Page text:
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Antibiotics increase tuberculosis resistance risk

Society For General Microbiology : 15 June, 2006  (Company News)
Drug resistant tuberculosis may be on the increase due to a limited repertoire of effective drugs, which need to be given in combination, and the inability of some TB bacteria to repair their own DNA properly, leading to faster mutations, according to scientists presenting their research at the Society for General Microbiology's 158th Meeting at the University of Warwick, UK.
Microbiologists working at the University College London in collaboration with St. George's University of London have discovered that a commonly used type of antibiotic called quinolones may be speeding up the development of even more drug resistant strains of the TB-causing bacterium, Mycobacterium tuberculosis.

'Quinolones are used to treat a wide variety of bacterial infections, including drug resistant TB,' says Denise O'Sullivan from the Royal Free & University College London Medical School. 'The problem is that many tuberculosis patients don't complete their standard six month treatment course, allowing some bacteria to develop resistance and survive'.

Tuberculosis kills 2 million people annually. Tuberculosis rates in children living in London have risen 130% in the last ten years, and more TB is being diagnosed in 10-16 year olds than in any other childhood age group.

The disease affects the lungs and the bacteria that cause it are spread through the air by coughing, sneezing or even just talking to someone. A single sneeze releases millions of mycobacteria into the air, and one person with active TB will go on to infect up to 15 people throughout the year.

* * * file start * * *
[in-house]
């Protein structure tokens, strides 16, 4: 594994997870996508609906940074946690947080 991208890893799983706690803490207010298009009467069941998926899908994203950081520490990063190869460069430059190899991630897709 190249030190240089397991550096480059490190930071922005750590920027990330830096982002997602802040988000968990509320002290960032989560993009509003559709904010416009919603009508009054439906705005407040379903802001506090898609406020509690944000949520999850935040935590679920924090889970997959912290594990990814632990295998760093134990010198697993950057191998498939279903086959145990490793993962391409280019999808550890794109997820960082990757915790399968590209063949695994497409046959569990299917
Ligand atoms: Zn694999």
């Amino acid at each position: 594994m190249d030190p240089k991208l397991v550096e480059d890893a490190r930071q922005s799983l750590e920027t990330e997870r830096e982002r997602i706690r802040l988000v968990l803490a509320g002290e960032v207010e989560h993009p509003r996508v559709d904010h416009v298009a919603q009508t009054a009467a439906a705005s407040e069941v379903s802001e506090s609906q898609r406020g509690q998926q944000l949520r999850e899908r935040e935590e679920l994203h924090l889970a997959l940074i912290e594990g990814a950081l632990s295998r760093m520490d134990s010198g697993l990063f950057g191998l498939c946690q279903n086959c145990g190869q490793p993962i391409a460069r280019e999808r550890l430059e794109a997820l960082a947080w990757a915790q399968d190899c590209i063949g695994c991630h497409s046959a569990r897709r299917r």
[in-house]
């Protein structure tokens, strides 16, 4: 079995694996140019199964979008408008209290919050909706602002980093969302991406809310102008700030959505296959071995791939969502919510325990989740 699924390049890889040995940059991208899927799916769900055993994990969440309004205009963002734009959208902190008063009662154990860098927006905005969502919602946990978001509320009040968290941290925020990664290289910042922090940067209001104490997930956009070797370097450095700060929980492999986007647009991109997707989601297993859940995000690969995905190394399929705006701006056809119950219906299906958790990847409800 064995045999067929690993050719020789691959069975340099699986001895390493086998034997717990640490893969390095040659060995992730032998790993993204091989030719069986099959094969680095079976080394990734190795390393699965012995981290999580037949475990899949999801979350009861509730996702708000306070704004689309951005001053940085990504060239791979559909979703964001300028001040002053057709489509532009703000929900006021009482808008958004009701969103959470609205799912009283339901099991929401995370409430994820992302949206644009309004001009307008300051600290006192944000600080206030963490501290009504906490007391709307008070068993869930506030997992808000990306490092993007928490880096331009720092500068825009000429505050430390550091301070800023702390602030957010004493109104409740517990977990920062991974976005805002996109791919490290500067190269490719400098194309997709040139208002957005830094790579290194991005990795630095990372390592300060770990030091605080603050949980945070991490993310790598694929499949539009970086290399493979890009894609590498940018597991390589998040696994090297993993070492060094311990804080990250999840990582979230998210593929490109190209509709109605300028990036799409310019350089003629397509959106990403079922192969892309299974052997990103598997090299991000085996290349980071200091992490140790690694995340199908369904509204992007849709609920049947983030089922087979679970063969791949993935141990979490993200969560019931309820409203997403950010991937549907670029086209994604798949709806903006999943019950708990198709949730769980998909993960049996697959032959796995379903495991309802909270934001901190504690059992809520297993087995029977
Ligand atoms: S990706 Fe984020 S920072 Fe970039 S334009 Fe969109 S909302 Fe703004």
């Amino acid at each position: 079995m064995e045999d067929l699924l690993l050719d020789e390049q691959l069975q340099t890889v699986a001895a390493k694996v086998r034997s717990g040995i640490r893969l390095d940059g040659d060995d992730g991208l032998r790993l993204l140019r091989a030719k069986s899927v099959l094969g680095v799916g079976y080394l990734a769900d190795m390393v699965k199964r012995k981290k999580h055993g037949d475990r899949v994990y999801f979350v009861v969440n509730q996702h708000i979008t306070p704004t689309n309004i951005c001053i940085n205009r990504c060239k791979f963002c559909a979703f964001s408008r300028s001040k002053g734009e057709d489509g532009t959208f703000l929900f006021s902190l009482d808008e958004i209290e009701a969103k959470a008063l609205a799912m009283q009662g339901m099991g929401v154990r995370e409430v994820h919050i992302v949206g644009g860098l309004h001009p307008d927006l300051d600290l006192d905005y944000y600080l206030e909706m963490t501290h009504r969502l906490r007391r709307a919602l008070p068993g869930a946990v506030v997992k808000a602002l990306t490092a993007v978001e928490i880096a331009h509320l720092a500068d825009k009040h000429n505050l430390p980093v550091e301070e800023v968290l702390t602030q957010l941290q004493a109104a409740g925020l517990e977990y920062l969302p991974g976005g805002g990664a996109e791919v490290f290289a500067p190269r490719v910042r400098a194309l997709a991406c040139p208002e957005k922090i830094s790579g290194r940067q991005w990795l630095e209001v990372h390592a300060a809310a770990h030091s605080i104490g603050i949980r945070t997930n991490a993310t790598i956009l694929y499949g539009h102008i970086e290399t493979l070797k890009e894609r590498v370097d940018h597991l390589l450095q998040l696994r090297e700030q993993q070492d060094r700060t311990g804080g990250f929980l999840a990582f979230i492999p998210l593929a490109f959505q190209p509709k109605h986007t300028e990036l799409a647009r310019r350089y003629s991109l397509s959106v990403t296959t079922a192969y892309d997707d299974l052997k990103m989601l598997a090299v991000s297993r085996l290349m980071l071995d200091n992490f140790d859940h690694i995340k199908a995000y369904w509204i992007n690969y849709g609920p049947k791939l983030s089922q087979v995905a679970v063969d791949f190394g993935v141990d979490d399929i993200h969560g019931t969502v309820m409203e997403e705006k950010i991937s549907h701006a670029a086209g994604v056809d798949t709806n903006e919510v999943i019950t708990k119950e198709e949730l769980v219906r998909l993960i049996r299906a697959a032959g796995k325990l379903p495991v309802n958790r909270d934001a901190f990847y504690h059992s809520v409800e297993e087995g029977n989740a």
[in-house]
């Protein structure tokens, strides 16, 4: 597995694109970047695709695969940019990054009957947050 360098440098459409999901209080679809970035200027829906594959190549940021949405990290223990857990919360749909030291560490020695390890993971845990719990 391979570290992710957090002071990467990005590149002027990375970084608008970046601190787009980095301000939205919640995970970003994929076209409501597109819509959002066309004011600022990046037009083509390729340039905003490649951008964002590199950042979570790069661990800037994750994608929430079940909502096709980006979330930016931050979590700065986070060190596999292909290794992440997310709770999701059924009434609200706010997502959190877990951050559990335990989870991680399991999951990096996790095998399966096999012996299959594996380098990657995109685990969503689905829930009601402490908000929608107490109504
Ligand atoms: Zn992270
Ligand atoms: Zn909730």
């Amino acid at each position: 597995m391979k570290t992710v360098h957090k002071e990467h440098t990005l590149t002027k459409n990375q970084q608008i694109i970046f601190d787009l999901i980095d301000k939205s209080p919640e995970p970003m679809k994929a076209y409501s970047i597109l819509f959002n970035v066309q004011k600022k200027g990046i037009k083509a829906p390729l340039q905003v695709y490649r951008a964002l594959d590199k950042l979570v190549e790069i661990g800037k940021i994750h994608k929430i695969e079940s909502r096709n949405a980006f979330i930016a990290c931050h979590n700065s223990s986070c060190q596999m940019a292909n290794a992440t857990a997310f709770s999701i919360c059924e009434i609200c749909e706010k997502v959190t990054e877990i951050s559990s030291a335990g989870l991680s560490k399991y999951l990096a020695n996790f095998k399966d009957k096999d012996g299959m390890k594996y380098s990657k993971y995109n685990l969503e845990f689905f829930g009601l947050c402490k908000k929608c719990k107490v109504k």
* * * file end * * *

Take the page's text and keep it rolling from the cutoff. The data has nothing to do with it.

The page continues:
'The new and worrying mechanism we have uncovered is that drug doses of quinolones which are too low to kill the bacteria can instead increase their mutation rate by 120 fold, hugely increasing the chances of a drug resistant strain emerging,' says Denise O'Sullivan. 'The effect works because quinolones interfere with the bacteria's normal DNA repair mechanisms, a process which constantly goes on in the life of the bacteria, and which is essential for survival and adaptation to new environments'.

Tuberculosis was in decline in the UK until 1988, but since then it has risen again. London now has one of the highest rates of tuberculosis in Europe. In the developing world TB never went away. Increased population movements due to global air travel, exotic holidays and immigration have helped spread the disease back to developed countries.

'We are concerned that the bacteria could become resistant to quinolones by mutating due to a switch in the bacterial DNA repair mechanisms,' says Denise O'Sullivan. 'Care must be taken when introducing a quinolone in the treatment regimen for TB'.
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